From China to Bali and Back

Travelling in search of inspiration and innovation is so important to the design process for KWD. Visiting trade fairs is a vital part of this search for new ideas, new suppliers, new products and new ways of using the products that are already a part of our portfolio. Earlier this year, Kate Walker attended the Xiamen Stone Fair in China for the first time to see what she could discover. “Because we work with so much natural stone, and because I have a love of natural products, I wanted to get closer to the source so that we can provide our clients with the best possible products at the best possible prices.”


It was Kate’s first trip to China, and she absolutely loved every moment, from the vibrant people to the hustle and bustle (even though Xiamen is relatively quiet by China standards). She stopped off in Hong Kong to do some shopping and research on the way, and then spent six days in Xiamen. The whole excursion was very well organised, and they were looked after by their import partners who entertained the group, even calling Uber drivers when required (yes, Uber has made its way to Xiamen!).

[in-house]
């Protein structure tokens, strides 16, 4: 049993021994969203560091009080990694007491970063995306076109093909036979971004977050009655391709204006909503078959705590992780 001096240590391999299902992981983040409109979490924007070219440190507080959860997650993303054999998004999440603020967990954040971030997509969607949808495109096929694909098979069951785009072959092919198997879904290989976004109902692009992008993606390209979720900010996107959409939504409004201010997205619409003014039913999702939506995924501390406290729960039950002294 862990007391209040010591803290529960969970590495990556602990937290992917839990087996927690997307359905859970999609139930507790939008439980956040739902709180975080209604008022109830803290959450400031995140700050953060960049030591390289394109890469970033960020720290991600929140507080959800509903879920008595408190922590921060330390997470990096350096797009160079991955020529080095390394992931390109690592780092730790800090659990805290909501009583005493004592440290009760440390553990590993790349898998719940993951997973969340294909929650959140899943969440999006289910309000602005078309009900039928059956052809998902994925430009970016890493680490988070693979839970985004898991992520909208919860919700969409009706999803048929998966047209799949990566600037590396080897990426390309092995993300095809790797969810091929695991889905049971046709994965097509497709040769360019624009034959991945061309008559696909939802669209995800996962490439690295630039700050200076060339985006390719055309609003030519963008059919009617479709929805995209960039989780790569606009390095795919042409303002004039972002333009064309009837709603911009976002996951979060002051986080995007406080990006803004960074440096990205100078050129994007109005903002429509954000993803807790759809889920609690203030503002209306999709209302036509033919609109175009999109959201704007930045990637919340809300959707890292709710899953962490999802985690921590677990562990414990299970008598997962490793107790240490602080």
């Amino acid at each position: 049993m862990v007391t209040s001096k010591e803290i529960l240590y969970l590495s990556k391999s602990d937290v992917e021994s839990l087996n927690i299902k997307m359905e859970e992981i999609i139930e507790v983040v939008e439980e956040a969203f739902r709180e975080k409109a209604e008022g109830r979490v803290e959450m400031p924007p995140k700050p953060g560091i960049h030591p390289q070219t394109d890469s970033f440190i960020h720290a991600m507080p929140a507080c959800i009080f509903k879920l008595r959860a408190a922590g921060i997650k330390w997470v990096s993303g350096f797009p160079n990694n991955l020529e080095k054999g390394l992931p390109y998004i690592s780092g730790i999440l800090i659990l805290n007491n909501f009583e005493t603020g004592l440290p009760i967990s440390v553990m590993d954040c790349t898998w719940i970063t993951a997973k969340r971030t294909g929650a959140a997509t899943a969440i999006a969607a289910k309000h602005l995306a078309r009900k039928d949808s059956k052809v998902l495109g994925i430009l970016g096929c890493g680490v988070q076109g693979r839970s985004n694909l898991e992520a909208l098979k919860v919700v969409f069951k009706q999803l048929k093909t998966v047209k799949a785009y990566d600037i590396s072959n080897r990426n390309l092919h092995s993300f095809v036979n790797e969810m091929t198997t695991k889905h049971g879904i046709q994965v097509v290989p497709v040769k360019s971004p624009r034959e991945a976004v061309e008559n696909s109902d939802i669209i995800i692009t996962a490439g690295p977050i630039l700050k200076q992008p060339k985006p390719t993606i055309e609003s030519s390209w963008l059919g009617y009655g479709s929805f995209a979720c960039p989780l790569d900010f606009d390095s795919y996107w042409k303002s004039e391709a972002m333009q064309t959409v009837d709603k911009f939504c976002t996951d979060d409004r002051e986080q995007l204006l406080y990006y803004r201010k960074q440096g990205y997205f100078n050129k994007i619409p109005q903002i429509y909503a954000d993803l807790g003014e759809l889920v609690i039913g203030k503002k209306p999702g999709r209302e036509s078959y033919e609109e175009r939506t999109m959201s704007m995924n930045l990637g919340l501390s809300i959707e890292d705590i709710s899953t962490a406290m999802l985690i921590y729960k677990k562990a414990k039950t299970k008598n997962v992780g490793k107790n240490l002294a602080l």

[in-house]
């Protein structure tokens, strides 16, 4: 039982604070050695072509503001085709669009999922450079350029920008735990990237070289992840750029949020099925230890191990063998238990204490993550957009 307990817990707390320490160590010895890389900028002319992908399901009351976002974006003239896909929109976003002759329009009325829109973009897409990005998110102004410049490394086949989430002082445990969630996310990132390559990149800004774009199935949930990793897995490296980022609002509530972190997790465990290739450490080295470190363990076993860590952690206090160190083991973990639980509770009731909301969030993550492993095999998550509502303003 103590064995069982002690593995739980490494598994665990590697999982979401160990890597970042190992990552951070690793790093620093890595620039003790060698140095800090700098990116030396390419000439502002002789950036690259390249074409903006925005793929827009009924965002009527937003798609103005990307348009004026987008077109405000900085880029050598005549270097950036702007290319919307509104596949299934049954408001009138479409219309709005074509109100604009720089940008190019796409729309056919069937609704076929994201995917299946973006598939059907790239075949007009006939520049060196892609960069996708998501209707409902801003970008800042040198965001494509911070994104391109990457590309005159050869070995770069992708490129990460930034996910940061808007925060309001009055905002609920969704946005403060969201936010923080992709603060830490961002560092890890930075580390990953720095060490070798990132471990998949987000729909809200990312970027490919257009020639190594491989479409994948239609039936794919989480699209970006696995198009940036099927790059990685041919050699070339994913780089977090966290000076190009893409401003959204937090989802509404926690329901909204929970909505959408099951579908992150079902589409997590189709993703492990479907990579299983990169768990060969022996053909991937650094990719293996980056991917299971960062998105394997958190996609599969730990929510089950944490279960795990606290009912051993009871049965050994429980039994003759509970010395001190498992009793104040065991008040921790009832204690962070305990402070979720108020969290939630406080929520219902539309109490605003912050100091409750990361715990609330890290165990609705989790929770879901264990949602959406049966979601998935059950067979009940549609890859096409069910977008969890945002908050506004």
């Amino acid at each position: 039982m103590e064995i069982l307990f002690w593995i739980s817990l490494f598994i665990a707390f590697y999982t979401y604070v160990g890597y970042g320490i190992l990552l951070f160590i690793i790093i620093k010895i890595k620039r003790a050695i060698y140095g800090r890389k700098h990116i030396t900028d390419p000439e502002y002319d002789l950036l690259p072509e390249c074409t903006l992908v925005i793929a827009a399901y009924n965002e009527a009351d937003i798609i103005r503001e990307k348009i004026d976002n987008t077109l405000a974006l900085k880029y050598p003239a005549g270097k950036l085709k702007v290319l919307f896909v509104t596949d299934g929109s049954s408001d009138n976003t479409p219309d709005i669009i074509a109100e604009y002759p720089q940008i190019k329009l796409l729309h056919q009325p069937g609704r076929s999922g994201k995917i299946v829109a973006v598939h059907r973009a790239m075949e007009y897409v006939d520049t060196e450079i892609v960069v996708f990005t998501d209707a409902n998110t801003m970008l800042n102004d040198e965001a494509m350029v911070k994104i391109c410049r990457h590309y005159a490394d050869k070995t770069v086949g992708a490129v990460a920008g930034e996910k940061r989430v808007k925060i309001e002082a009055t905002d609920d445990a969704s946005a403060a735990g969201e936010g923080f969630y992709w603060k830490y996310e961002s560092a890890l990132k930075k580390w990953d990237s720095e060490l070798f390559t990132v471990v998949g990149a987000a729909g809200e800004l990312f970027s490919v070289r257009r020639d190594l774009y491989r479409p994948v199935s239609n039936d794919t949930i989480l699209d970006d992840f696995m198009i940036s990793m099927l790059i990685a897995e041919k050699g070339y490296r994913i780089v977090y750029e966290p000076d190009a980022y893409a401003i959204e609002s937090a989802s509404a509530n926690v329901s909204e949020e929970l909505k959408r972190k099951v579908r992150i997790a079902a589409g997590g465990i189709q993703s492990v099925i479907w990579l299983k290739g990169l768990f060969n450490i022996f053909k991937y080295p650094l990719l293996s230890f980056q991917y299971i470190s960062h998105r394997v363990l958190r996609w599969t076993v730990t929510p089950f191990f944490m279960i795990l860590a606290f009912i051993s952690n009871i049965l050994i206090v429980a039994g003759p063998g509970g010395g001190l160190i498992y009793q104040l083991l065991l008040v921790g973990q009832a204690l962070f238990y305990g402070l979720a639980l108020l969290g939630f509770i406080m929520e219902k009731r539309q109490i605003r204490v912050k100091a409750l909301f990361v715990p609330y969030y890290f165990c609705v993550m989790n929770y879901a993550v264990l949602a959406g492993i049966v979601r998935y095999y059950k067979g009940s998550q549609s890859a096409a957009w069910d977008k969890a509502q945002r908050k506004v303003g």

The Xiamen Stone fair is enormous, of equal size to the equivalent event that is held in Modena, Italy each year, and Kate’s pedometer records showed they walked more than 23,000 steps each day in search of something special. With so much on offer, it was of great benefit that Kate knows the industry so well, and she was able to scan through the suppliers to find what she was looking for.6“I went to the Xiamen Stone Fair with a solid purpose, and that was to create an exclusive KWD range of natural stone. And we succeeded, 100%. In fact the results far exceeded my expectations. Working collectively with our import partners, we have come up with the most stunning range which will be available in Australia within six to eight weeks. The format sizes we have selected, the finishes, the edge details are superb. The fascinating thing about stone, is that while there can be innovation in tile designs in terms of products and colours, stone is a pure, natural material. There are only certain types of stone that can be quarried, so the innovation comes from how you treat the stone. It may be the dimensions of the cut, the way it is finished, the edge details that are created.  There is no new Carrara or Calacutta or Bluestone, there is nothing engineered.”5Kate points out that there is a misconception that stone quarried in China is of an inferior quality. “It’s not about which country the stone comes from. Stone comes from mother nature, simple as that. The stone may be from Spain or Italy or China, and it is a natural gift. The Xiamen Stone Fair was a world-wide trade fair, so there were Egyptian stones, French stones, Chinese stones, Italian stones, Vietnamese stones, and these formed the core of my favourite selections.” Kate has now commissioned a stone tile that has never been used anywhere else. The size is 915mm x 610mm x 20mm, and it’s very exciting because the new shape will look stunning when laid in a variety of patterns.